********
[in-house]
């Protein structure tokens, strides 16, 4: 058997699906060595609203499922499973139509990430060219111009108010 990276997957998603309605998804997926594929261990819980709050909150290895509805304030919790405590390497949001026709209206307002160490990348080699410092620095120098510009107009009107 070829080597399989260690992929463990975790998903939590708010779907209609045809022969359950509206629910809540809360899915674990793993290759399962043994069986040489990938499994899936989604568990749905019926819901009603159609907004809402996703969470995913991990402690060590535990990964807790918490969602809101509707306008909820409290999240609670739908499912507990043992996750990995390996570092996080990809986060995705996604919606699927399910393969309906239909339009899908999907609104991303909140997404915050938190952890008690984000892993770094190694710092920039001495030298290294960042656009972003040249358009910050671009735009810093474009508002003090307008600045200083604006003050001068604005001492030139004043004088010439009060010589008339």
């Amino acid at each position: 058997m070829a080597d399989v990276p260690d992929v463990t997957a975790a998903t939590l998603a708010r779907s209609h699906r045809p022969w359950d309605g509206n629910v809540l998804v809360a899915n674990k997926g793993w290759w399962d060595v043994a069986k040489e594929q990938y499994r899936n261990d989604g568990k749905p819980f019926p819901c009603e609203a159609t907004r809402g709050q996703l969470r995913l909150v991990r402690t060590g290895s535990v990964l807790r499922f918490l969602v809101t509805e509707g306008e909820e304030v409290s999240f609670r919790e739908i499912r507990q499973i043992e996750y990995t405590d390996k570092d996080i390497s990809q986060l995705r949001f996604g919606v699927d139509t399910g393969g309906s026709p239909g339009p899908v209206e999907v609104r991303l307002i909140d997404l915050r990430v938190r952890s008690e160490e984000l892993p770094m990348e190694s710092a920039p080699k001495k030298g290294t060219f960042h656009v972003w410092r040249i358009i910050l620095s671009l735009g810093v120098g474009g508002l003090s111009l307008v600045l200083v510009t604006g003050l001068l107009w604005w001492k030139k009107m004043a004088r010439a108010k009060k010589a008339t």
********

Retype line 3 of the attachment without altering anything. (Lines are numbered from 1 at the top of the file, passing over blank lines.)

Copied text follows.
């Amino acid at each position: 058997m070829a080597d399989v990276p260690d992929v463990t997957a975790a998903t939590l998603a708010r779907s209609h699906r045809p022969w359950d309605g509206n629910v809540l998804v809360a899915n674990k997926g793993w290759w399962d060595v043994a069986k040489e594929q990938y499994r899936n261990d989604g568990k749905p819980f019926p819901c009603e609203a159609t907004r809402g709050q996703l969470r995913l909150v991990r402690t060590g290895s535990v990964l807790r499922f918490l969602v809101t509805e509707g306008e909820e304030v409290s999240f609670r919790e739908i499912r507990q499973i043992e996750y990995t405590d390996k570092d996080i390497s990809q986060l995705r949001f996604g919606v699927d139509t399910g393969g309906s026709p239909g339009p899908v209206e999907v609104r991303l307002i909140d997404l915050r990430v938190r952890s008690e160490e984000l892993p770094m990348e190694s710092a920039p080699k001495k030298g290294t060219f960042h656009v972003w410092r040249i358009i910050l620095s671009l735009g810093v120098g474009g508002l003090s111009l307008v600045l200083v510009t604006g003050l001068l107009w604005w001492k030139k009107m004043a004088r010439a108010k009060k010589a008339t």